The Rays have to be pretty happy with how this shook out. They get a quality reliever at a nice price, and because they have Fernando Rodney and Jake McGee to share the high leverage relief work, they can limit Peralta’s appearances in one run leads if his home run problem worsens. For Peralta, he gets the first multi-year contract of his career, so perhaps he’s happy with this result as well. Given what other relievers have gotten over the last few years — and how all the talk heading into the winter is that owners are currently black truffles wrapped in gold from their forks made of rhodium — Peralta might have ended up leaving money on the table. Or maybe there just isn’t as much money available for these kinds of players as we’ve been led to believe.

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Dave is a co-founder of USSMariner.com and contributes to the Wall Street Journal.

11 Responses to “Rays Re-sign Joel Peralta, Inflation Still Absent”

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  1. Darren says:

    Dave, based on the League and Peralta deals which appear polar opposite to each other; what is your guesstimate on what two other set-up guys Adams and Uehara get in the market?

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  2. Renan says:

    “Or, at the least, the inflation isn’t trickling down to the tier of player who are willing to re-sign early before testing the market.”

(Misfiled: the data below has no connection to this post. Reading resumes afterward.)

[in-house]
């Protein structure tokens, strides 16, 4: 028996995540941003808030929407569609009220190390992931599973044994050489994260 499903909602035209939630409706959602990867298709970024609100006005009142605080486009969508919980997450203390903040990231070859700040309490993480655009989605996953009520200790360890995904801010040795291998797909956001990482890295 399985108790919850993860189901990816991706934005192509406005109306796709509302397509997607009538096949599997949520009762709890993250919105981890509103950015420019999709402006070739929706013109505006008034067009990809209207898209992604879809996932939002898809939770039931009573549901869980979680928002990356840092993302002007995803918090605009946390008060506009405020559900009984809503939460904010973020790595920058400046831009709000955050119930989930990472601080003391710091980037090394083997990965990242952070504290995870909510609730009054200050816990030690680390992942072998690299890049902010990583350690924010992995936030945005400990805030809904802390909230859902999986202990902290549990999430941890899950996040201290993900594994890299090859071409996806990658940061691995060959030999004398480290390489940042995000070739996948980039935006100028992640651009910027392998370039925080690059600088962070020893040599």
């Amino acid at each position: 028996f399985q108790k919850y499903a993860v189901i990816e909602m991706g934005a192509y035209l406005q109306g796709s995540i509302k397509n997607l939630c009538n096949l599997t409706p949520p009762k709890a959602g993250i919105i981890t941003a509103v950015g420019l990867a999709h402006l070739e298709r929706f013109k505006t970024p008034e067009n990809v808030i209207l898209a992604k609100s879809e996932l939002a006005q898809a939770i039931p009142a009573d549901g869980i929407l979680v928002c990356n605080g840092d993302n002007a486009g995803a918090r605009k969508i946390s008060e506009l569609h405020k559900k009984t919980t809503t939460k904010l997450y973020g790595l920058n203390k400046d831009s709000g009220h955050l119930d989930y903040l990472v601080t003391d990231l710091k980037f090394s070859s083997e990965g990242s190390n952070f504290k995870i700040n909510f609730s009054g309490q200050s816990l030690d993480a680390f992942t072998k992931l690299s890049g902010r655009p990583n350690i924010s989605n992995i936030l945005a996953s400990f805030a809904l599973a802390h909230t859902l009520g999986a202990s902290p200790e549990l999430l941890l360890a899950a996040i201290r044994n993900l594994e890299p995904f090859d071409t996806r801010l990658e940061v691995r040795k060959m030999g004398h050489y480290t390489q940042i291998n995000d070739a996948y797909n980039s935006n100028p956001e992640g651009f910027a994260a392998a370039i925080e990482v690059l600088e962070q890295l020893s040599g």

Well, isn’t that just it though? That these players who are signing are guys who are willing to resign quickly for what the team at least considers to be a team-friendly deal (even the Dodgers signing of League can be viewed through this prism, if you assume Colletti has no idea how to properly value relievers. Which he pretty obviously does not). When you couple that with the advent of the new free agent rules, where there’s no longer any benefit to offering a guy arbitration with the hope that he doesn’t accept and explores the market, it seems to me that the new CBA incentivizes teams to at least make these kind of offers quickly, to see who is or isn’t willing to take it before moving on to bigger fish. There’s really no downside to this strategy– if the player rejects the deal, the team can still allow him to test free agency and hope to either resign him or get someone else in the January-February bargain shopping season that you mention above. I don’t know if any inferences about the presence/absence of inflation can be inferred from any of these contracts though.